the siege of Wurungole, which had thrown off the Mahometan yoke, and

crown to
just

more than four

little

with

had no alternative but to

all

Aluf Khan, thus

their followers.

raise the siege.

In the haste and

dis-

was pursued by the enemy with great slaughter. The


One died in a Hindoo prison, another
officers who deseiied suffered equally.
was cut off by the IMahrattas, and their whole baggage was captured. One

order of his retreat, he

of the

authors of
alive,

bm-ied

was the death of the king. The


the rumour having been discovered, were condemned to be buried

rumours which had been

circulated,

king jocularly but barbarously remarking,

the

him

alive

in jest,

"

that as they

had

new

he would bury them alive in earaest."

{u-my having been collected,

Aluf Khan renewed the siege of Wurungole,

and obliged

The news were

it

to suiTender.

new citadel of Delhi, which had


name of Toghlakabad.

in the

the

celebrated with great rejoieing-s

just been finished, and

had received

In 1325 Gheias-u-din Toghlak, after a journey to Bengal to inquire uito


complaints
his return.

made

against the governors hi that quarter, reached Afghanpoor on

His son Aluf Khan, who had previously arrived with the nobles of

the com-t to offer their congratidations,

had hastily erected a wooden building

T,.ghiak
'^

j^'th"

88
A.D. 1327.

OF INDIA.

JIISTOliy

Here a sj>k;ndid

for his recei)tion.

eritei'taininent ha<l

having ordered his equipage, was in the act of


1

lis

The cause

bute

some even

to accident:

it

been given; and the

liirn,

One

to design.

kinj^,

}m

with five of

Most

been variously explained

lias

I.

(quitting the building to wjiitinue

way and cnwhed

journey, wlien the roof suddenly gave

attendants, in the ruins.

[Book

attri-

author, not satinfied with either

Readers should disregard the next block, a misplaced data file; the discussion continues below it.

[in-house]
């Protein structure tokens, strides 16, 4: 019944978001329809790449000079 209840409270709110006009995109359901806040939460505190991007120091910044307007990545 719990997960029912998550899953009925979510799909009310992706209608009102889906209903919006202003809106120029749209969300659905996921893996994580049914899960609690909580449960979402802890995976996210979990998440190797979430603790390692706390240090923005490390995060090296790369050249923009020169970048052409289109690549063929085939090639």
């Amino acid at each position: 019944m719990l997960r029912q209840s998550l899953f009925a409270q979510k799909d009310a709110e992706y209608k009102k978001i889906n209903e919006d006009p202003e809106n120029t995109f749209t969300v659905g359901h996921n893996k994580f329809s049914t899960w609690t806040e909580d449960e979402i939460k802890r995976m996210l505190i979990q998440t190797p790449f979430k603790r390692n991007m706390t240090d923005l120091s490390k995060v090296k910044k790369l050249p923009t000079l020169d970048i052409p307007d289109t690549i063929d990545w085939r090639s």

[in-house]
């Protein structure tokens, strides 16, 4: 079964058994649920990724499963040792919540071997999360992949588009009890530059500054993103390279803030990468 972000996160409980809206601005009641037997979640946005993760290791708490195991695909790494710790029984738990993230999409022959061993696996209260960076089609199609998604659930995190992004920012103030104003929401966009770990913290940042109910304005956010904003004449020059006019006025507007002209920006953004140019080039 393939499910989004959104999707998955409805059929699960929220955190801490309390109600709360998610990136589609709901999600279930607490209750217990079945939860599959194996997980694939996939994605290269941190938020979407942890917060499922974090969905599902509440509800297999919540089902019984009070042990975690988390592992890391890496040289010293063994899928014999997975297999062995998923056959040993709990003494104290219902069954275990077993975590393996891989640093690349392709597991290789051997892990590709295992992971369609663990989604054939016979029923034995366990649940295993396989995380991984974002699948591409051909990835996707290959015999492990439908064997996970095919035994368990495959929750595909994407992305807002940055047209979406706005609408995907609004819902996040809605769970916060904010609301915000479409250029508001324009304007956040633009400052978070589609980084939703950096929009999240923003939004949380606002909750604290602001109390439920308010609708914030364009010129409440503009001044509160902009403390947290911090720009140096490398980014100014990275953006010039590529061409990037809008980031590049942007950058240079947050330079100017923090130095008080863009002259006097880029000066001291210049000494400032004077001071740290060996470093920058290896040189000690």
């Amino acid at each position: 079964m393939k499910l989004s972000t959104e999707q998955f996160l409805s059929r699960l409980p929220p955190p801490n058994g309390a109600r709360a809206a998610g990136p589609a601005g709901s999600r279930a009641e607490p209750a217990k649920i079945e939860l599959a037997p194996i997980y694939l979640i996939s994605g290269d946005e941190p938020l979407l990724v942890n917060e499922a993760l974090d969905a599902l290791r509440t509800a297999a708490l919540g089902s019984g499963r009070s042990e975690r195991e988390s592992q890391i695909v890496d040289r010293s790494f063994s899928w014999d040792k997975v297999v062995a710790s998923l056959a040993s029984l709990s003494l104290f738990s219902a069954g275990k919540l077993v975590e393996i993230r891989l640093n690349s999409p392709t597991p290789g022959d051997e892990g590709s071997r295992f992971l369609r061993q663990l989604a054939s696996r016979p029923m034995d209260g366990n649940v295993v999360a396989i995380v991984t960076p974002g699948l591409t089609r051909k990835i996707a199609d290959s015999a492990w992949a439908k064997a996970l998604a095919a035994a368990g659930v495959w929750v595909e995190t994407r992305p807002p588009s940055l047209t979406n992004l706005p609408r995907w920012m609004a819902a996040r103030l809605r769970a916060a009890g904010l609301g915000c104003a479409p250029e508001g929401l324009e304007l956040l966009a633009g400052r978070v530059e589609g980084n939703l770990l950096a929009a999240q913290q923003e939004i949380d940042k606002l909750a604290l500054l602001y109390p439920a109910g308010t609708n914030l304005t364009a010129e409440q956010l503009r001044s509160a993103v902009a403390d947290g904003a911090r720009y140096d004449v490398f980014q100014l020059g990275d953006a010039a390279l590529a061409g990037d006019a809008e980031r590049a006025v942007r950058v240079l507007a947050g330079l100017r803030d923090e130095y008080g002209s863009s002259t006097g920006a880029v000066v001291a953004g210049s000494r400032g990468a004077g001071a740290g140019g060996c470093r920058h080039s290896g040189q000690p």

explanation, offers one of his own, and asserts, " that the building had been

by magic, and

raised
solved,
Toghlak's
Hon succuods
iiiuler tlie

title

Mahomed

was

it

dis-

it fell."

Aluf Klian, the

He

Toghlak.

late king's eldest son, succeeded,

said to

is

of

Toglilak.

the instant the magical cliarm which upheld

title

of

Mahomed

have been the most learned, eloquent, and accomplished

He was

prince of his time.

under the

well versed in history, having a memorj'^ so reten-

tive that every date or event of

which he once

wrote good poetry; and had made

read,

remained treasured up in

it;

mathematics, astronomy, and medicine

logic,

The philosophy of the Greek schools was well known to him.


literary accomplishments, he was a skilful and valiant warrior,

his special study.

With aU

these

and thus united

qualities so opposite that his contemporaries describe

They

of the wonders of the age.

also extol

him

for his piety,

him

which he

as one

e\'inced

by a careful observance of the rites enjoined, and strict abstinence from drunkenThis is the fair side of his
ness and other vices forbidden by the Koran.
He was stem, cruel, and vindiccharacter for it had also its darker features.
:

tive.

Gods

As Ferishta

expresses

creatm-es, that

"

it,

So

when anything

little

did he hesitate to

occuiTed which excited